Adult education, after the general industrial era of the second half of the 20th century, has now become part of the discussions and analyses about the role of information, knowledge and learning in the emerging society, and analysis has evolved towards a adult learning perspective. In a growing number of societies and economies (industrializing, advanced industrialized, and service and knowledge-intensive) adults are increasingly expected to develop and manage on-going life projects combining work and education, in order to acquire the necessary skills to carry out their professional and personal careers (Brown, Green, & Lauder, 2001, Crouch, Finegold, & Sako, 1999). The development of general and specific skills in the current business and labor markets has tended to be a difficult task for states, as Culpepper (2003) argues after analyzing the different ways by which states aimed to upgrade workforce’s skills in industrial Small and Medium-sized Enterprises (SMEs) in two localities in Germany and France. Traditionally, adult learning has been characterized as having a double dimension: a) the organized formal teaching and instruction programs; and b) the incorporation of practice and experience as a source of learning. The integration of the two dimensions has always been a tension and a potential, an integration which has been somehow especially forced by the globalization process. These two dimensions of adult learning have been institutionalized in the two main traditions of adult learning: adult education and lifelong learning.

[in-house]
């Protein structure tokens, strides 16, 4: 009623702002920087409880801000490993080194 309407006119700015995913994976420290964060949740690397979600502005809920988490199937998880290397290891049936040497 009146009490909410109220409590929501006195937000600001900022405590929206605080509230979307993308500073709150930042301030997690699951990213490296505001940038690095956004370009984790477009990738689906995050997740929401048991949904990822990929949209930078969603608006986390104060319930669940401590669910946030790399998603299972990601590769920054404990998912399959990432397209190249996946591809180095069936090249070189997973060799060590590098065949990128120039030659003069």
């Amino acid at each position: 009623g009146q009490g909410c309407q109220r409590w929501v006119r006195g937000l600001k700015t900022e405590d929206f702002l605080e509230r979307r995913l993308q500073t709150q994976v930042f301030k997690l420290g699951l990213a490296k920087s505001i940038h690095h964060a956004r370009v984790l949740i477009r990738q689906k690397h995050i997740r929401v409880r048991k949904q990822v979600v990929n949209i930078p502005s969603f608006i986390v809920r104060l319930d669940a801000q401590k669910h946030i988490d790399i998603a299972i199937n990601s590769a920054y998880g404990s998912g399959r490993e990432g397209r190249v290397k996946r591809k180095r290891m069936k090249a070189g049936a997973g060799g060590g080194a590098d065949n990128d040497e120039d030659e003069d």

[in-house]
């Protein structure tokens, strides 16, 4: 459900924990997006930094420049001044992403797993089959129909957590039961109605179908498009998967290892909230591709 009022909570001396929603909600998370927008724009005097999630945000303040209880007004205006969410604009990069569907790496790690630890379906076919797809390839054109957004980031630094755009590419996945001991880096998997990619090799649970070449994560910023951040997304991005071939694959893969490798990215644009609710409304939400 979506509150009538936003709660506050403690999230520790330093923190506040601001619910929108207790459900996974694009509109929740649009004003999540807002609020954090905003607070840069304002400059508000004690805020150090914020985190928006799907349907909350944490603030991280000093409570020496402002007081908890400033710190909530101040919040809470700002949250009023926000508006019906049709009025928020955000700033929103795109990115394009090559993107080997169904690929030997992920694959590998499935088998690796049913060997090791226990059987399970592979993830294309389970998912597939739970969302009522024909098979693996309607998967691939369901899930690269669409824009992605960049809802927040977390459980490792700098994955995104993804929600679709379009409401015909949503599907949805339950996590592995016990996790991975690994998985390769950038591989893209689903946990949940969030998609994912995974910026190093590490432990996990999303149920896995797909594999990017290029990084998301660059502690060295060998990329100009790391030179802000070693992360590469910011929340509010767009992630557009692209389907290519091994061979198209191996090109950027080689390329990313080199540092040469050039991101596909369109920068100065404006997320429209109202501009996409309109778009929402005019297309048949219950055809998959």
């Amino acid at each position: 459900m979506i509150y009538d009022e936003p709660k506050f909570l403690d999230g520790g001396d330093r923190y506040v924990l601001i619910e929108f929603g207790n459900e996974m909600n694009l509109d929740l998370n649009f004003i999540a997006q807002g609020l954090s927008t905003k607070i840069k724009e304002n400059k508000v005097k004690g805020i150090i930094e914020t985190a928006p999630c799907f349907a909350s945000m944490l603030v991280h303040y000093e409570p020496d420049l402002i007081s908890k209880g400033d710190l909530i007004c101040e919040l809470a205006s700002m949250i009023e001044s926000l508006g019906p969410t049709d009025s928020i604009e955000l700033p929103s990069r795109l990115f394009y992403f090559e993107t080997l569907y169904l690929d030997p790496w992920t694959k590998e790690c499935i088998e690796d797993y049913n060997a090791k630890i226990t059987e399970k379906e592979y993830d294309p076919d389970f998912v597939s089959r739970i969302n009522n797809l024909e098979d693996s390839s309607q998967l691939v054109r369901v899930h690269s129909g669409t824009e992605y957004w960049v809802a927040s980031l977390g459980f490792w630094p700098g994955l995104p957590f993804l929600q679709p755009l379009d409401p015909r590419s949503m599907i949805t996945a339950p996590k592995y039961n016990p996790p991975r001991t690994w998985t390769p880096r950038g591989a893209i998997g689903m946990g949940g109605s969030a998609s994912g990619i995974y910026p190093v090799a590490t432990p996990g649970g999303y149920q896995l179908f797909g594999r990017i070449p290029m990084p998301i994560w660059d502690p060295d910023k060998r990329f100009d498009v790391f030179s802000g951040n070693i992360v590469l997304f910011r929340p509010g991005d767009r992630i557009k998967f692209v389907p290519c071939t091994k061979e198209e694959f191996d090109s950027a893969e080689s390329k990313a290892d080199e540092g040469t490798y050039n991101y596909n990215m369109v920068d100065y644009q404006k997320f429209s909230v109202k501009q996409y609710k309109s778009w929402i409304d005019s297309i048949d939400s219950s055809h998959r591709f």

Key Terms in this Chapter

Benchmarking: The act of comparing with a successful or model reference aimed at improving and emulating.

Adult Education: The provision of knowledge to adults through institutionalized educational institutions and schools.

Adult Learning: The process by which adults in active and interactive situations can acquire different types of valuable knowledge and skills.

Hybrid Learning Systems: A new way to look at changes in the national educational systems, due mainly to the influence of external forces globalization process, or to increasing diversity within nation-states.

Comparative Learnology: A novel way to analyze current emerging educational systems and models within the learning and the globalization paradigms.

Globalization: A world-wide process by which traditional national societies become more integrated and inter-dependent mainly in economic and political dimensions.

Global Educational Policies: The integration of global policy discourses into national-local policy practices.